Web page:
Treatment is injury specific and fracture type dependent. Treatments vary and range from weight bearing in a protective shoe as soon as pain allows to various forms of open reduction and internal fixation and, sometimes, bone grafting. The literature is replete with information to support just about any stance one may want to take. It is crucial that a clear understanding of the injury pattern, the outcomes of nonoperative versus operative treatment, and the potential complications be understood by the surgeon before embarking on a treatment plan. Various forms of surgical treatment have been described and are addressed independently by procedure.

First, the technique of medullary curettage and inlay bone grafting has been well established. [1030] [1070] The base of the fifth is approached via a curvilinear dorsolateral incision. The fracture site is exposed subperiosteally. A rectangular section of bone measuring 0.7 × 2.0cm centered over the fracture is outlined by four drill holes and removed with a sharp osteotome. The medullary canal is curetted free of all sclerotic bone, and the continuity of this cavity is reestablished. The original description includes a tibial corticocancellous graft that is fashioned and replaced into the fracture defect. No fixation typically is applied because the graft often is slightly oversized, yielding a tight fit. The postoperative protocol includes nonweight-bearing cast applied for 6 weeks, with gradual resumption of activities determined on the basis of pain tolerance after that.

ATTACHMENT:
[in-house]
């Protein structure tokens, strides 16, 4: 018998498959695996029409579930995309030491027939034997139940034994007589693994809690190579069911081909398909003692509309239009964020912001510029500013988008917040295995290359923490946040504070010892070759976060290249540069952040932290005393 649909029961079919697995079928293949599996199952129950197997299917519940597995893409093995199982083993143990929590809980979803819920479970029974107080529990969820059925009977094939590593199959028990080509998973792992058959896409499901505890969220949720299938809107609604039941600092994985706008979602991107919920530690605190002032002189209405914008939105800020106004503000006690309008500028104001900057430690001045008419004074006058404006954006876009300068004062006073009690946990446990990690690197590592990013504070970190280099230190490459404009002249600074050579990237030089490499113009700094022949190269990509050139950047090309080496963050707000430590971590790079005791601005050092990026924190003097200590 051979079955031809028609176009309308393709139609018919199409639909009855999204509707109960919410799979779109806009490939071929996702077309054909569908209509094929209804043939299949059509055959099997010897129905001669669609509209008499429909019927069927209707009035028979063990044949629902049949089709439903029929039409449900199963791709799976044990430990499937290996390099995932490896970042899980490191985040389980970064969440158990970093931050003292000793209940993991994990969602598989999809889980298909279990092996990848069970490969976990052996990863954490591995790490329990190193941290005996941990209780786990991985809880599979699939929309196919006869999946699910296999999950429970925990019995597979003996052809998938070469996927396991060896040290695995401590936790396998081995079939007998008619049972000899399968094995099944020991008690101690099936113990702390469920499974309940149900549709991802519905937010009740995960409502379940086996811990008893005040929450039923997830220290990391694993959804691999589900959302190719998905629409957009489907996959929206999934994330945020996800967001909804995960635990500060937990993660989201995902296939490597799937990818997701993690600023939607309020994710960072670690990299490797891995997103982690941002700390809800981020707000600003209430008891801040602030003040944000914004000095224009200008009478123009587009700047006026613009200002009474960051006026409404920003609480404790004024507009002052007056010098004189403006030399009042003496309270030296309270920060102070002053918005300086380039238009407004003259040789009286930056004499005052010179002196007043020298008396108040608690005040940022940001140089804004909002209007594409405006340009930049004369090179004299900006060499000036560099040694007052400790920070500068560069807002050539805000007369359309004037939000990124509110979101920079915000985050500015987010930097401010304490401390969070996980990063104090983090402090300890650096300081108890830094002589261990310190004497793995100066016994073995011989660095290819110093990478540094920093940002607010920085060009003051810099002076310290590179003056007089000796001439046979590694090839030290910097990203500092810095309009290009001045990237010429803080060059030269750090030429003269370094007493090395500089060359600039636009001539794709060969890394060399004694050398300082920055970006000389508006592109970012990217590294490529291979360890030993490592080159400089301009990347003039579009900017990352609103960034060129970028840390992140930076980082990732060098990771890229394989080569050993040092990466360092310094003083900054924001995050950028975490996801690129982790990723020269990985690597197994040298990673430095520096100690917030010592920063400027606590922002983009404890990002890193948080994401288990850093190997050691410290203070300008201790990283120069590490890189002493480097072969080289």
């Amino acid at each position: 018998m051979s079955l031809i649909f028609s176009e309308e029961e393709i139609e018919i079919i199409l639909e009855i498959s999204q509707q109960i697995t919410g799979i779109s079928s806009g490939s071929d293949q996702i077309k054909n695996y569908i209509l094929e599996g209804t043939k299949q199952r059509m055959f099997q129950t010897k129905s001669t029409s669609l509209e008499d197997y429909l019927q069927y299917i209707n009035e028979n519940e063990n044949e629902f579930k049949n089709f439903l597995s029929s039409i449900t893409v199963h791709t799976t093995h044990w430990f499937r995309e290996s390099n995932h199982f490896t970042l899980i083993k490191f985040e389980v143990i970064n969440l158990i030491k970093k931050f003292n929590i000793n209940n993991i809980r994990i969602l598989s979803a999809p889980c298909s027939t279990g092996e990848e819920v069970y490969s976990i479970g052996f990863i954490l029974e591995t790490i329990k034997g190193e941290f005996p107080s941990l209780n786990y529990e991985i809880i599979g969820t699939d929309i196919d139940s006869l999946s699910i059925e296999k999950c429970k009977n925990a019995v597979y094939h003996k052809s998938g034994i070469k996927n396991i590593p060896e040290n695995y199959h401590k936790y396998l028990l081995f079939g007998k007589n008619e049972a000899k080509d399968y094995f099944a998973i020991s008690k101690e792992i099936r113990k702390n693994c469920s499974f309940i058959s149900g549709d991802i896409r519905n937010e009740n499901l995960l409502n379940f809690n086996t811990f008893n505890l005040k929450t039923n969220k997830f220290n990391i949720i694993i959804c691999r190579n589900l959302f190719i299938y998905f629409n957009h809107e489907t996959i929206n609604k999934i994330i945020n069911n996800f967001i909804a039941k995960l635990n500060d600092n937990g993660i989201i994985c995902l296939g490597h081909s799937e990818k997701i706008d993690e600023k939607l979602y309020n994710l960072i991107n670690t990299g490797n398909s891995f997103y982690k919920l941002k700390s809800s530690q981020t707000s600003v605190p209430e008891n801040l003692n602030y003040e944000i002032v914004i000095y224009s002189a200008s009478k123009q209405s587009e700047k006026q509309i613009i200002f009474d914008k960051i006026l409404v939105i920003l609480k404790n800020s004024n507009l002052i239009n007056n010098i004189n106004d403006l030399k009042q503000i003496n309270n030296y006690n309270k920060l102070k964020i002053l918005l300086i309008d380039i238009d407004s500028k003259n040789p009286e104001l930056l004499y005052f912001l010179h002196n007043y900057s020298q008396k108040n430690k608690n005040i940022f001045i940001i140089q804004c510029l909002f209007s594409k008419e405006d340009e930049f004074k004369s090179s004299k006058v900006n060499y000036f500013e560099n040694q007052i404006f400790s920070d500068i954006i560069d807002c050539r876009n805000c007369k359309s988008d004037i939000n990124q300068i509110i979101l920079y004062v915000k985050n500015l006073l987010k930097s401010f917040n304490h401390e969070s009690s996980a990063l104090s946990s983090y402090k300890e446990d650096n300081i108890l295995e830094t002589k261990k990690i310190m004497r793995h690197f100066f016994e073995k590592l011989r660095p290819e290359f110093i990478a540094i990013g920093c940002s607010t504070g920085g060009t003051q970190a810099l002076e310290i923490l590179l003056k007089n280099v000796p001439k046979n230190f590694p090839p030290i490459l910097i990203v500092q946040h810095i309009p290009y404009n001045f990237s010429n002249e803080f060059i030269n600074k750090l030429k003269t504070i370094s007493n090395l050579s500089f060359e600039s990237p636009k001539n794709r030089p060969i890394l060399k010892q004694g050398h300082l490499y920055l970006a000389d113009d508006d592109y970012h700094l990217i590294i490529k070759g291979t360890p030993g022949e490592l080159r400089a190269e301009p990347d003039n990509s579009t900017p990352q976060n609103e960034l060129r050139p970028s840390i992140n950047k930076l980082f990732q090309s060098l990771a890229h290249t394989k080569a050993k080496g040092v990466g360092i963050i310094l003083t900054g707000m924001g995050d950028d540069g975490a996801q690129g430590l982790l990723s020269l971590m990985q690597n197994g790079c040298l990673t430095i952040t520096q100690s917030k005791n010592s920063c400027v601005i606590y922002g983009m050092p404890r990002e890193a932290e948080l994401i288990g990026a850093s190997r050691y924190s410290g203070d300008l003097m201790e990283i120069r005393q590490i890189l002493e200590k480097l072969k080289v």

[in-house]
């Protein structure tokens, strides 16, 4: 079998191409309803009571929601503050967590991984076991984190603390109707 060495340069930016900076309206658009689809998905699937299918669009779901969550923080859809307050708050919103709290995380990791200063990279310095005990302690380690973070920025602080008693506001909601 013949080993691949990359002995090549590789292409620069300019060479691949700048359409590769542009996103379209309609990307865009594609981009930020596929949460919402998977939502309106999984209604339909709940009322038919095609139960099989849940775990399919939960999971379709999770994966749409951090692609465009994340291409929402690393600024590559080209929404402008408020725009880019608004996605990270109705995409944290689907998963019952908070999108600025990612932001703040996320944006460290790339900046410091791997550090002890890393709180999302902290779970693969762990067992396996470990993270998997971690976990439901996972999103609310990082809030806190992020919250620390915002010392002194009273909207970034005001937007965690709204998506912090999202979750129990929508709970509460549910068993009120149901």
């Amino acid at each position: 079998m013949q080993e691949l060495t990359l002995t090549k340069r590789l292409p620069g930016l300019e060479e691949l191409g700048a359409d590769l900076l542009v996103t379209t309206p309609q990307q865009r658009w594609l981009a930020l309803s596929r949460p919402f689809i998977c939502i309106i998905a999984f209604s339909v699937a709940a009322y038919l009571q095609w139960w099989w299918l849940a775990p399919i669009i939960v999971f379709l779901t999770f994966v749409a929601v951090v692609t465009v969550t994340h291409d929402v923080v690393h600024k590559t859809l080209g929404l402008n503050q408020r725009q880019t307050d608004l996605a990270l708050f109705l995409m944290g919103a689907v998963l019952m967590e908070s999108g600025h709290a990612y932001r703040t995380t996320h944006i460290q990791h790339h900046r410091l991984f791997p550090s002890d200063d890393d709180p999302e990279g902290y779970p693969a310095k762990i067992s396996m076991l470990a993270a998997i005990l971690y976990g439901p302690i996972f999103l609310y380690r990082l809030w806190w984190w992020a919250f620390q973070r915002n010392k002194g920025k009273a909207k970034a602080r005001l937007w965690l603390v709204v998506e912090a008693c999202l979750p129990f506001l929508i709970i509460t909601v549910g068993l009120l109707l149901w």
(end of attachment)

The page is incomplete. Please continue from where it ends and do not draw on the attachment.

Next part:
Percutaneous intramedullary screw fixation also has been described. [0500] [0540] [1010] [1080] [1090] [1100] [1110] [1120] [1130] [1140] [1150] [1160] [1170] [1180] [1190] [1200] This is performed through a small incision initially at the base of the fifth metatarsal between the peroneus brevis tendon and the lateral band of the plantar fascia. The interval is developed, and a guidewire for a cannulated screw is inserted under fluoroscopic guidance. The key point to remember about placement of the screw is that, on the basis of the anatomy, the wire should be initiated “high and inside.” Theis suggests that the guidepin should be started on the dorsal and medial aspect of the bone just inside and superior to the edge of the tuberosity. Once the guidepin is positioned appropriately and verified under fluoroscopic guidance, a canal is drilled and an appropriate length screw is placed. Choices for the size of the screw typically are based on the size of the bone, and it is well accepted that the largest screw that the canal can accommodate should be placed. One technique tip is to overdrill using the cannulated guidepin system and then to remove the guidepin and place a solid screw to provide greater tensile strength to the bone. It is crucial to avoid fracturing the metatarsal, and thus maintenance of the intramedullary position is of utmost importance. No cortex should be violated on passage of the screw. Postoperatively, the patient is placed in a splint for approximately 1 week, and a short-leg, nonweight-bearing cast is applied for an additional 2 to 3 weeks. At 3 weeks, stationary bicycling, swimming, and stair climbing are allowed in a protective boot, with weight bearing progressed as tolerated, depending on pain. Running is encouraged only when evidence of significant fracture healing is present radiographically, and typically this takes 5 to 7 weeks. Return to sports-specific activity is prohibited until the patient can run and cut painlessly. Caveats with respect to this procedure involve injury to the sural nerve, which is as close as 2 to 3mm from the position of the screw head.[109]